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Articles Blog

Kuala Lumpur, Malaysia

Karyn Planett

Who’s The Tallest Of Them All?

Admit it. Until they got into the skyscraper sweepstakes, Kuala Lumpur was just another thriving business center among the “Asian Tigers”, right? Then their Petronas Towers rose and suddenly an identity began to take shape.

Now, tall buildings are a serious element of civic ego and not to be taken casually. In fact, there’s an organization called, I’m not kidding, the Council on Tall Buildings and Urban Habitat that acts as judge and jury over all “world’s tallest” claims. Recently they decreed that spires (like the Empire State Building’s) were structural components and would count in the measurement, but antennas (like the ones atop Chicago’s Sears Tower) would not. That really shook up the standings and allowed the Petronas Towers to claim the title until Taipei 101 came along in 2004. It will, in turn, be surpassed by Burg Dubai as soon as it’s completed. But, phew, Petronas will retain the title of world’s tallest twin towers… for now.

A Chinese Enclave 

“Muddy Estuary” is the rather unceremonious English translation of the words “Kuala Lumpur” that identify the spot where the Klang and Gombak Rivers meet. This location was the birthplace of Kuala Lumpur, the place where a band of rugged and ragged prospectors set up camp while mining for tin. Scores followed, settling here with tin in their eyes and visions of untold wealth in their heads. Instead, they were ravaged by malaria and tropical fevers, pelted with torrential rains, and felled by relentless heat. But they came in droves and carved out a boomtown overflowing with rowdy and raucous miners. 

Enter a character named “Kapitan China,” the moniker given him by a local Malaysian sultan. Given, too, was the mandate to clean up this lawless community, a task the captain took very seriously. So seriously, in fact, that more than one miner received a nasty thump on his head when he stepped too far out of line. 

But prosperity blossomed. Fortunes were made. And the few truly blessed were flush with their newfound wealth. They settled, built rambling estates, and developed a community complete with schools, a rail and road system plus shops that catered to the needs of the nouveau rich. 

This jumbled canvas blends old with new, east with west, Chinese immigrant with Indian merchant, Malay born with the new arrival. Today, KL prospers. 

Don’t Forget To Look Down       

If you can lower your point of view from the stratospheric towers K.L., as Kuala Lumpur is called, is a sightseer’s dream. City planners have created manmade landmarks that serve as guides for visitors. In fact, a 275-foot-tall flagpole in the center of Merdeka Square, near the confluence of the two rivers, is one of the best. Residents literally rally ‘round this flagpole for public holidays and parades. And wicked cricket matches are still played by lean cricketers in crisp whites, a civilized remnant from Malaysia’s colonial past.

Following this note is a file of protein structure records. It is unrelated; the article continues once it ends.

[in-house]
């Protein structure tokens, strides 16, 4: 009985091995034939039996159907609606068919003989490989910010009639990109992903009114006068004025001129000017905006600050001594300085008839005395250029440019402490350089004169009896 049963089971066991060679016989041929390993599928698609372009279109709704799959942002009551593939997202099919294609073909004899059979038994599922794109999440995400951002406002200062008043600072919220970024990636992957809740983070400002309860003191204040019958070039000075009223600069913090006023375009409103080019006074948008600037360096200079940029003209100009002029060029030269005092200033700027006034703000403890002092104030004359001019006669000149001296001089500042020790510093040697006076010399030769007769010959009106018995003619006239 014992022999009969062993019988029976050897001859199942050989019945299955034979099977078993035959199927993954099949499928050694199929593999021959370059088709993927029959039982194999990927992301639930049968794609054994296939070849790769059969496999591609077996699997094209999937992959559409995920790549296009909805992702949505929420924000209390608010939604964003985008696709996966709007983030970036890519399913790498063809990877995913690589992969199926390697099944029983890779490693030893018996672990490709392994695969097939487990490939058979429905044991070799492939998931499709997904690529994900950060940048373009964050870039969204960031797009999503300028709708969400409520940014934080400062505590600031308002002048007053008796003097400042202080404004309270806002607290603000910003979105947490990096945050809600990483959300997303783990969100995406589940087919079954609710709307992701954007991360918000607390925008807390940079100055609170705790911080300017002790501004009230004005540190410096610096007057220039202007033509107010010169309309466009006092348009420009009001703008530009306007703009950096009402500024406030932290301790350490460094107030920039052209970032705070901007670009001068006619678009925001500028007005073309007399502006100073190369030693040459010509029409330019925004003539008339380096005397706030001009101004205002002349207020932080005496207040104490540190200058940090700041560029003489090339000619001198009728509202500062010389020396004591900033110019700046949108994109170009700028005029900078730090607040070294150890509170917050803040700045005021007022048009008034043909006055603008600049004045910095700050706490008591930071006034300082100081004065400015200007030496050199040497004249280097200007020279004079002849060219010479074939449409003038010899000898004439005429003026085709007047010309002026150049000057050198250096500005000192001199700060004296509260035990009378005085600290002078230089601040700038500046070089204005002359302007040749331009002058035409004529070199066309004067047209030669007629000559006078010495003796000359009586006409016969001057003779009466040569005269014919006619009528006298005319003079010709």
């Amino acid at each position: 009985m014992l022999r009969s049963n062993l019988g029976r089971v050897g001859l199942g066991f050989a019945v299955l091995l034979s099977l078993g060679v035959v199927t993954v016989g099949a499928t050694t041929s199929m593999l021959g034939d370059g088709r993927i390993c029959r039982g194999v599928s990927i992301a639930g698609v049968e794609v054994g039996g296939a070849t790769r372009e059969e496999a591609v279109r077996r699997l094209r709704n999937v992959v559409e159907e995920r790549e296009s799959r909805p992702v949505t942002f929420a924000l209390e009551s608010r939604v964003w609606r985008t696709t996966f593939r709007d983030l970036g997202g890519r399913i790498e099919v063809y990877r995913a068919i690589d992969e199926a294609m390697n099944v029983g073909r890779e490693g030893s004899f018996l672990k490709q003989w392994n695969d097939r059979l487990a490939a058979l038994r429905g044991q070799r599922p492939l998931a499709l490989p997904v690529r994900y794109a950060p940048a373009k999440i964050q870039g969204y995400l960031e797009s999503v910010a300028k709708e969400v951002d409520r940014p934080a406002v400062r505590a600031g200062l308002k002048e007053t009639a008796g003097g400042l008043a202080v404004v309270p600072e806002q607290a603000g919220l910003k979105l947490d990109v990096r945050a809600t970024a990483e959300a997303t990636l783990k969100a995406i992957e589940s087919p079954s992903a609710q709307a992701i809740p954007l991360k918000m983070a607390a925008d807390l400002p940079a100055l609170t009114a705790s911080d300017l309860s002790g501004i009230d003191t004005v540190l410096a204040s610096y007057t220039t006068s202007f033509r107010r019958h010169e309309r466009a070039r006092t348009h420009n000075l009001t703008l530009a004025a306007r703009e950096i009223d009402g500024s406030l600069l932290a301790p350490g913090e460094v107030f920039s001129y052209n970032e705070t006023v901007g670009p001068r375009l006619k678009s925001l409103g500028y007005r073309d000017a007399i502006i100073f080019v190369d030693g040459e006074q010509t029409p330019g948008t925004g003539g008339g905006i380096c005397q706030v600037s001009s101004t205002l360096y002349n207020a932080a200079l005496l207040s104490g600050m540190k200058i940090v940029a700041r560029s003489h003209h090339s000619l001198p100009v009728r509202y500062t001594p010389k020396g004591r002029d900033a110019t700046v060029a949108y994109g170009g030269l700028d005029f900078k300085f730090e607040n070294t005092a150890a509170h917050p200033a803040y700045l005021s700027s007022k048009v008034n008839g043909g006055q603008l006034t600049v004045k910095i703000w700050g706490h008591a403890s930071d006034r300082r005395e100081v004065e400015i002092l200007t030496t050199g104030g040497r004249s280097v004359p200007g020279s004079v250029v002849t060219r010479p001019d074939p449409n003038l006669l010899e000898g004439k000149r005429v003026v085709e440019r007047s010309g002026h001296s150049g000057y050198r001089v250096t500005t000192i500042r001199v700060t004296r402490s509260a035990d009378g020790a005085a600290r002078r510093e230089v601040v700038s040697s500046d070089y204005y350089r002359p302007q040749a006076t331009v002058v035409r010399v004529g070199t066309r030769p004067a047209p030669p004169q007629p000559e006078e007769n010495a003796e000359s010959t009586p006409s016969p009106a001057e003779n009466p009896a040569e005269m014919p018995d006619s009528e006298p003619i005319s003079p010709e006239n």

Mementos of the early tin-rush days are visible in Chinatown where Chinese laborers, shipped here by the boatloads, lived. Narrow streets are still lined with aromatic noodle shops, competent herbalists, and the clatter of historic, tight quarters. A walk here inevitably leads to the Central Market, a jumble of art dealers and craft merchants. 

Many temples are scattered throughout the city. Two of note are the 1906 See Shu Yuen Temple in Chinatown and the century-plus-old Sri Mahariamman Temple where Hindus come to pray and view the silver chariot housed within, a gift to Lord Murga. 

Somehow, It All Works 

The National Mosque (Masjid Negara) is Southeast Asia’s largest mosque, so large in fact it can accommodate 8,000 faithful at once. Respectful and properly dressed visitors are welcome when the faithful are not in prayer. Do ask before entering. 

K.L.’s fanciful Railway Station is one of the city’s most curious sights. It’s a whimsical compilation of colorful cupolas, spires, towers, and Moorish minarets all tossed together by serendipitous colonists in 1911. 

A more somber mood is reflected by the powerful bronze figures of the National Monument, in the Lake Gardens, dedicated to fighters who perished in Malaysia’s conflict with local terrorists. The same artist created both this monument in 1966 and the Iwo Jima Monument in Washington D.C. 

The bustling city of Kuala Lumpur is the unmistakable capital of Malaysia. It’s an interesting mixture of colonial remnants that speak of privilege and personality blended with a modern push into the 21st century with high-rises and superhighways. The irony to this is that it all works. In fact, it works rather well. Kuala Lumpur is a city of success.